Local immunotherapy with interferon-alpha in metastatic pleural and peritoneal effusions: correlation with immunologic parameters.

G P Stathopoulos, C N Baxevanis, N G Papadopoulos, I K Zarkadis, P Papacostas, E Michailakis, M L Tsiatas, M Papamichail

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    Interferon-alpha (IFN-alpha) has been found to exert multiple enhancing effects in the immune response in vitro, IFN-alpha has been also used in clinical trials with variable response rates. The aim of the present study was to assess the effectiveness of IFN-alpha in the treatment of 25 patients with malignant pleural or peritoneal effusions caused by lung, and metastatic breast and ovarian cancer. Clinical responses were correlated with a) the ratio of malignant effusion (ME)-associated tumor cells to ME-associated mononuclear cells (MEMNC), b) MEMNC-derived cytotoxic responses against autologous or allogeneic tumor targets, and c) major histocompatibility complex (MHC) antigen expression on tumor cells. After partial drainage of pleural or peritoneal fluid, the patients were allocated to receive 10 million units of IFN-alpha by intrapleural or intraperitoneal injection at weekly intervals. The treatment was terminated if the malignant effusion disappeared or the patients had received four to six consecutive procedures. None of the patients received concomitant systemic chemotherapy or radiation therapy. MEMNC and tumor cells were isolated by centrifugation on discontinous percoll density gradients. Cytotoxic and phenotypic profiles of MEMNG were analyzed before and after treatment with IFN-alpha. An improvement was observed in patients with increased ratios of tumor cells to malignant effusion-associated mononuclear cells (MEMNC) in the effusions. In the same patients MEMNC were overpopulated by CD8+ T lymphocytes. In this group of patients the administration of IFN-alpha was associated with 25% complete response and 75% partial response rates. In contrast only 17% partial responses were achieved in patients whose effusions had decreased tumor cell to MEMNC ratios. The immunomodulation induced by IFN-alpha in vivo was also tested. Thus in a group of 6 patients, treatment with IFN-alpha resulted in the induction of CD8+ cell-mediated lysis against autologous tumor cells which was associated with PR (two patients). Natural killer (NK)-cell activity, and MHC class I antigen expression on effusion-associated tumor cells were also enhanced during treatment, but were not correlated with the outcome of the therapy since similar findings were also observed in the 4 non-responders. Local infusions of IFN-alpha provide an effective alternative treatment for malignant effusion in patients with lung, breast, and ovarian cancer. Increased ratios of tumor cells to MEMNC and the presence of CD8+ T lymphocytes within the malignant effusions may play an important role in the outcome of such a treatment with IFN-alpha but more patients need to be studied for definite conclusions.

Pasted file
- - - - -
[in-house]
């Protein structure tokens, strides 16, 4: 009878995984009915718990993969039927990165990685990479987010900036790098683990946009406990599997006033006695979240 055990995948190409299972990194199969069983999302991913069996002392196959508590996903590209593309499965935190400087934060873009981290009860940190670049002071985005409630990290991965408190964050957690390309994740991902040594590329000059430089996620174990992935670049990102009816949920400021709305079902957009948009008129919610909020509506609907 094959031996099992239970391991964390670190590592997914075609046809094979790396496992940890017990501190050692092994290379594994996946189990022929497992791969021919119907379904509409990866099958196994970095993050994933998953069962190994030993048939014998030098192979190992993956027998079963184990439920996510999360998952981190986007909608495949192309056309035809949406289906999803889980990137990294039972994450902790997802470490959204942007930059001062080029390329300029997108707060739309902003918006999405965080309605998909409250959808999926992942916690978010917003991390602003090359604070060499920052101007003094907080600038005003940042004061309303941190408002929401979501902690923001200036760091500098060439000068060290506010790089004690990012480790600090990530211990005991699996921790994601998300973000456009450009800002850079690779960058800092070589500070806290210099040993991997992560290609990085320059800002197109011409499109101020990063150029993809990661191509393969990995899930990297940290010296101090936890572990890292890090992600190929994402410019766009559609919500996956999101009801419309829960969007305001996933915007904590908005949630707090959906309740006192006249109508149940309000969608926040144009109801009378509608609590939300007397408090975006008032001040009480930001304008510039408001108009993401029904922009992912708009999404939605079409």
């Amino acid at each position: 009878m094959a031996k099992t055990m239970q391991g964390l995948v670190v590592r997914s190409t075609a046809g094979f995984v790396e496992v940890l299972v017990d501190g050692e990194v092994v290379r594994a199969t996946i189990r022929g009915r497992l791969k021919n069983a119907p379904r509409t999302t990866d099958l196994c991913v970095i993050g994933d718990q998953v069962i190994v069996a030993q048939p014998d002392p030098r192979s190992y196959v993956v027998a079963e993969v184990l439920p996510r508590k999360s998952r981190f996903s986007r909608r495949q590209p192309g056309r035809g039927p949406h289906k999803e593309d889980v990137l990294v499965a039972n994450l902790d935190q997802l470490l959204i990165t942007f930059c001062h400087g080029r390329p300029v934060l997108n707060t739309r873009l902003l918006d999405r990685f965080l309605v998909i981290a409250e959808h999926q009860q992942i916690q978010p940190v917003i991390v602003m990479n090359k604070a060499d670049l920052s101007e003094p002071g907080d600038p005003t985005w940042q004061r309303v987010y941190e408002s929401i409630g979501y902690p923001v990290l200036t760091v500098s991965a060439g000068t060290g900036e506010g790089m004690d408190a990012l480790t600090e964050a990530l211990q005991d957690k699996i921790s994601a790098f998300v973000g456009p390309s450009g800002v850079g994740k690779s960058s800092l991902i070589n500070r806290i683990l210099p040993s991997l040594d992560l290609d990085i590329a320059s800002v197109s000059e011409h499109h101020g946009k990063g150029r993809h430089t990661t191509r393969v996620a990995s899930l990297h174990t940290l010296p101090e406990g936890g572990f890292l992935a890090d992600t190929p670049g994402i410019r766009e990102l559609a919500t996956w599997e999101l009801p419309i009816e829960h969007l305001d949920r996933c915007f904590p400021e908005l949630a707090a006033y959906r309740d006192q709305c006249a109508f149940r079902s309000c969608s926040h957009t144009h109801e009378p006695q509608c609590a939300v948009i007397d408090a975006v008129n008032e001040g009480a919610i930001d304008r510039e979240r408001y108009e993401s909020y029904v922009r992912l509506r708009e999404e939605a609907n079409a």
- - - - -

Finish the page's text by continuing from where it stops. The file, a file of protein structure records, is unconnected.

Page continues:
Original languageEnglish
    JournalAnticancer Research
    Issue number6B
    Publication statusPublished - 1996


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